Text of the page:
How to describe my experience last week (March 28th – April 2nd) touring the California Spring Trials (CAST) for the first time with friend and co-hort, garden writer Marianne Willburn and her (now our) friend, Andrea Gasper? Maybe it was big. Yes, it was very big.
Thousands of miles traveling by air, 624 miles by car winding down California from the Bay Area to Los Angeles. Ten tour stops in four days. About 35 plant breeding and marketing companies. Throw in two botanical gardens, scenery out the wazoo, a Dodgers game in a luxury box, my first Thai curry, and, my first In & Out burgers, and damn right it was big. It was huge!
Of course, as a plant nerd, I was eager to see the plants but one of my ulterior motives was to better understand how the annuals business is structured. I’ve been involved in annuals trialing for twelve years and, frankly, I have been and might still be (but to a lesser extent) ignorant of who all the players are and how the pieces fit together.
The condensed version as I now know it? It is a big, byzantine world. There are a handful of huge, worldwide corporations and then a bunch of smaller companies. All are competing for their piece of a finite pie through better breeding and better marketing. But, to hedge their bets, there is also a lot of jockeying for partnerships and licensing deals between them. Caught in the gravity of all this are all the known Universe’s brokerage companies, garden centers, big box stores, and more. It seems messy, but the end result, honestly, is a surprisingly wide assortment of some of the most breathtakingly beautiful plants in the world, all of which are destined to brighten the lives of people all over the globe.
It’s amazing it all somehow works. This industry offers a very perishable product. A product that is aimed at the moving target of public taste. A product that can take a decade or more to breed, produce, and introduce. And, ultimately, a product that is, for many end users, an impulse purchase using discretionary funds. But the industry has been around a long, long time. Uninterrupted really. Impulse buys and discretionary spending, I suppose, but people seem to really want and need beautiful plants in their lives.
See Marianne’s first blog on CAST here.
So glad to see you getting out and having a great time!
It was a trip that felt forced, set among the busiest time of year, but I am so glad I went. It was, in reality, just what was needed.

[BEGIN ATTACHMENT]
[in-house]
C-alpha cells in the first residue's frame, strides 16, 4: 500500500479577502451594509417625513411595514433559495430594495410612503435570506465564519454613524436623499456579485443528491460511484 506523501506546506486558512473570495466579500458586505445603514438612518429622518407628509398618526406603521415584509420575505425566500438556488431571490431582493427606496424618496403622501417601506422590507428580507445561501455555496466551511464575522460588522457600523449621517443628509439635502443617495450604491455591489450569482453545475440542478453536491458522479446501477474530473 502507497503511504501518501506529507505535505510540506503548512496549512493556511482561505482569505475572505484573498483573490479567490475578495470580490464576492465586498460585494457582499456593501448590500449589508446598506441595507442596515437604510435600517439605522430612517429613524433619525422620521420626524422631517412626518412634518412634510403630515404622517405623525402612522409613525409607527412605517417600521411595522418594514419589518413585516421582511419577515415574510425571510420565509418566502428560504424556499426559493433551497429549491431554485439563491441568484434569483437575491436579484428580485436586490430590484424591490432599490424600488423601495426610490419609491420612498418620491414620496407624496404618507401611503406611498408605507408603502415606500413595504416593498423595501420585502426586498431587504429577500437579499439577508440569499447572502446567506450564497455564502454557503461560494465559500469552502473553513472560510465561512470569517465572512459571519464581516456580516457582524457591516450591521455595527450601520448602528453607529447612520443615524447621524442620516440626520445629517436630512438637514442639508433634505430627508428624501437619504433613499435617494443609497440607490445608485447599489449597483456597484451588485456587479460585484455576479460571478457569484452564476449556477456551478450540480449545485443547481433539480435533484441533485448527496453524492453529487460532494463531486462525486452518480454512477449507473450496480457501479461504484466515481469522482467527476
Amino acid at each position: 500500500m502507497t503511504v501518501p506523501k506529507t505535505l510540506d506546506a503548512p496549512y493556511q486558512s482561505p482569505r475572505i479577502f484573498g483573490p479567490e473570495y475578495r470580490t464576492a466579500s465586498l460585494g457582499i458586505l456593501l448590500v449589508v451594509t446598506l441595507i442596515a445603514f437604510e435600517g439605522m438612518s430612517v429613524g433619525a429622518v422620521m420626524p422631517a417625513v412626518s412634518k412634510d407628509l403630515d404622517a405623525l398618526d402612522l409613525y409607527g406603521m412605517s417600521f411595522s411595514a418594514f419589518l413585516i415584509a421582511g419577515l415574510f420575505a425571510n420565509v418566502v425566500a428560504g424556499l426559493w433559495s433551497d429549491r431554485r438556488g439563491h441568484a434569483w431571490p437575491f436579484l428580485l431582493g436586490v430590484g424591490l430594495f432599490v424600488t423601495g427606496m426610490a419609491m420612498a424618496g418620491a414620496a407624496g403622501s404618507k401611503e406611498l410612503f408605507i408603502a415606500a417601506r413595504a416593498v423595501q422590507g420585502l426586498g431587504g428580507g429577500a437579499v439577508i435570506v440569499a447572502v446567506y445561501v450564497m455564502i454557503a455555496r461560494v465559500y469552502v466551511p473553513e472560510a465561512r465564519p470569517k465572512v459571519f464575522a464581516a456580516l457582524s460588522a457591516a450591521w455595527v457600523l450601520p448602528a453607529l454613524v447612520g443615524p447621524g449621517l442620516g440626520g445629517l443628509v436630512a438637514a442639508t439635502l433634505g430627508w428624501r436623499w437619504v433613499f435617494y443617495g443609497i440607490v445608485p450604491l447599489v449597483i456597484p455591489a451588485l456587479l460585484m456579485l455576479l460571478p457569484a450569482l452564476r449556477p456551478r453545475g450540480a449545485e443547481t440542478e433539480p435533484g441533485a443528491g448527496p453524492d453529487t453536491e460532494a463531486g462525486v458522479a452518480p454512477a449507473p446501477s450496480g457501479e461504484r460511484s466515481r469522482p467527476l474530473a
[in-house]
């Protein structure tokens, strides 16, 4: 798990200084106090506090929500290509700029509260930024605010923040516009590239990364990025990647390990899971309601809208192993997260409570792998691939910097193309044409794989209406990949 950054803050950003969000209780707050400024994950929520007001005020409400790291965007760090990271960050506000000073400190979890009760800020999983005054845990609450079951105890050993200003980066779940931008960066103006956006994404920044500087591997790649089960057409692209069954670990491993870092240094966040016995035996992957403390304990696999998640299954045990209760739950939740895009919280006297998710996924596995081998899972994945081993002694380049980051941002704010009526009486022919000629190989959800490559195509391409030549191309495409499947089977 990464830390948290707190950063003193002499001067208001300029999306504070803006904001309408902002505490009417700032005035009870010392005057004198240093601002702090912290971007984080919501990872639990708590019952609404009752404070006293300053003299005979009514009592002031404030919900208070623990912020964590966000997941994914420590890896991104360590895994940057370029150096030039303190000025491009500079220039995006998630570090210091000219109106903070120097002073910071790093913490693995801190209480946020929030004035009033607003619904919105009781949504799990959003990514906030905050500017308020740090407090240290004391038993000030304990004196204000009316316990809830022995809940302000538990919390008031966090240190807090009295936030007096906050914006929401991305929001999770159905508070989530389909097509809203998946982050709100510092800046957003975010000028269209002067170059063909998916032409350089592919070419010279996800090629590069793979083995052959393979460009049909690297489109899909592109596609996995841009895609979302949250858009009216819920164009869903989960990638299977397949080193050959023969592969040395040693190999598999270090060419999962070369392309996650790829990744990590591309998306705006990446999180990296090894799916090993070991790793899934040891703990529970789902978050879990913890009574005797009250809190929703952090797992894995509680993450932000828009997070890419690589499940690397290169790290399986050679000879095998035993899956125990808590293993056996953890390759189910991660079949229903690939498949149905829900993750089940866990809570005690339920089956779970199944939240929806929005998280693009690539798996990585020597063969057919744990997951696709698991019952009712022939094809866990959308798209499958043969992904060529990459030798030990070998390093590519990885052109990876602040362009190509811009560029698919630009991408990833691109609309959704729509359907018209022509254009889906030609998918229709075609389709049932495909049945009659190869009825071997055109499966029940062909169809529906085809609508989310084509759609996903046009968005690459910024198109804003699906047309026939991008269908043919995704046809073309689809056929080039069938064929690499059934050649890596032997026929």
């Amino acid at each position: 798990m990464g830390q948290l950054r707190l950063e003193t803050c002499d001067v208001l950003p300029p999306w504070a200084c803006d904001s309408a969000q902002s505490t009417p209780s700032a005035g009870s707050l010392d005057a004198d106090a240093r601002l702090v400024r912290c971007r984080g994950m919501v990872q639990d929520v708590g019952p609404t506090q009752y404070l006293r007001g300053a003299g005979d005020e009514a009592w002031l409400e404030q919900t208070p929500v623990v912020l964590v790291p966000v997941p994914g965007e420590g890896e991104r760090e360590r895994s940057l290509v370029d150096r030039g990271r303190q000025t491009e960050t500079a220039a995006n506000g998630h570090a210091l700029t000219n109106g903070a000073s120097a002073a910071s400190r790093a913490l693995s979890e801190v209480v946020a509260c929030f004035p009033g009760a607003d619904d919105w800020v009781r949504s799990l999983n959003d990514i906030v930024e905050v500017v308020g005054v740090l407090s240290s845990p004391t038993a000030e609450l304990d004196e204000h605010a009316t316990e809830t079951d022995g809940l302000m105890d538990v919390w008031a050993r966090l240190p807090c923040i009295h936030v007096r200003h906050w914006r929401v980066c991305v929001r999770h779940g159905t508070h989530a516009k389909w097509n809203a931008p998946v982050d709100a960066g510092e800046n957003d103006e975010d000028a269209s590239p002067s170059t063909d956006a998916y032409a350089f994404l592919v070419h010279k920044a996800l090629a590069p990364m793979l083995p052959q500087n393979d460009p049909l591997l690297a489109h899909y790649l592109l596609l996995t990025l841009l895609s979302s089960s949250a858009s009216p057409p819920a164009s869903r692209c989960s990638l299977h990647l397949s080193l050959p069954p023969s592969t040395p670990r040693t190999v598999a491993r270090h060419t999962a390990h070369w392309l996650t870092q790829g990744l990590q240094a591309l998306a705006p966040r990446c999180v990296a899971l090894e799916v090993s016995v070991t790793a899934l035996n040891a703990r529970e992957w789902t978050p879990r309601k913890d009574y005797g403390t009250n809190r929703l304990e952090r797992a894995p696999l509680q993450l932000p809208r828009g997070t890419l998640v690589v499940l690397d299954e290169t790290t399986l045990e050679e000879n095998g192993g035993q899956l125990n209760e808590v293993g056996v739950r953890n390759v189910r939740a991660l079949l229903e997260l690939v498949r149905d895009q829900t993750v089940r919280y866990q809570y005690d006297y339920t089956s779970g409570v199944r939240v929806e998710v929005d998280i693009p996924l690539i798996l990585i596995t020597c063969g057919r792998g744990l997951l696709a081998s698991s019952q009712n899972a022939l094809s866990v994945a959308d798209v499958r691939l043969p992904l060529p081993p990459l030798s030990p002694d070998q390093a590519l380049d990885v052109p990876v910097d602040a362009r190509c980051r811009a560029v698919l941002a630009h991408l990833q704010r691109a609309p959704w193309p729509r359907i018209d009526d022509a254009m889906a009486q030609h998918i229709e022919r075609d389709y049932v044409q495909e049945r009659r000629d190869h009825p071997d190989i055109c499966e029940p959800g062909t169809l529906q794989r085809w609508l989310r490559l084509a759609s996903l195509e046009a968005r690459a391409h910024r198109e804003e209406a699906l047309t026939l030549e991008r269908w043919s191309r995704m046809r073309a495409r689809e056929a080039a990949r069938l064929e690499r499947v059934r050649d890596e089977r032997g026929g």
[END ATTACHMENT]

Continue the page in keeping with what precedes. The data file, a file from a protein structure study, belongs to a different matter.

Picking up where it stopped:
I am a Californian through and through. The photo of Carmel Valley made my heart sing!
It was so beautiful!
We probably pulled over on that drive about 20 times – both to stop and marvel, and to let people behind us go on. Beautifully tranquil and didn’t see a soul besides the occasional car behind. Memorable. – MW
Hey Scott–Thanks for taking the time to explain a bit about the Spring Trials world. It sounds like a fascinating and much-tentacled business, much like the Dutch nursery trade that I’ve been learning about on my European travels. I’m curious, though, about how garden writers benefit from evaluating new plants for commercial nurseries other than having a peek into future introductions. Do you receive compensation for your work, such as travel expenses or meals? (I hope you do!) And how does one get chosen to participate in this special week? Would you mind sharing more about your experience and relationship with this part of the nursery industry?
We went at our own expense to learn about the plants and industry. I don’t know of any writers getting their way paid, but perhaps some “influencers” are sponsored by companies. That seems to be happening with other events here and there, but not with us.
As Scott says, we were not sponsored, though we are very grateful for the hospitality shown to all participants by companies who were kind enough to provide lunch and refreshments (and very upscale portaloos!). It’s an expensive trip for freelancers (and one that I cannot afford to make often), but it is an investment in one’s knowledge of the industry, how the pieces fit together, and the plants that are coming out (without the ‘clutter’ of products, services etc.. at larger tradeshows like Cultivate or MANTS which we also both attend). The conversations are also a large part of why I wanted to go – it allows me to speak directly to breeders or marketers about the what and why of the plants on display.
Not being sponsored gives us the freedom to observe and write objectively – which is priceless in a world of paid-partnerships. Appointments must be made with each company individually through the CAST website, and my assumption is that one must be professionally connected to the horticultural industry in some way (writer, grower, buyer, broker, breeder, etc…) to be given an appointment. -MW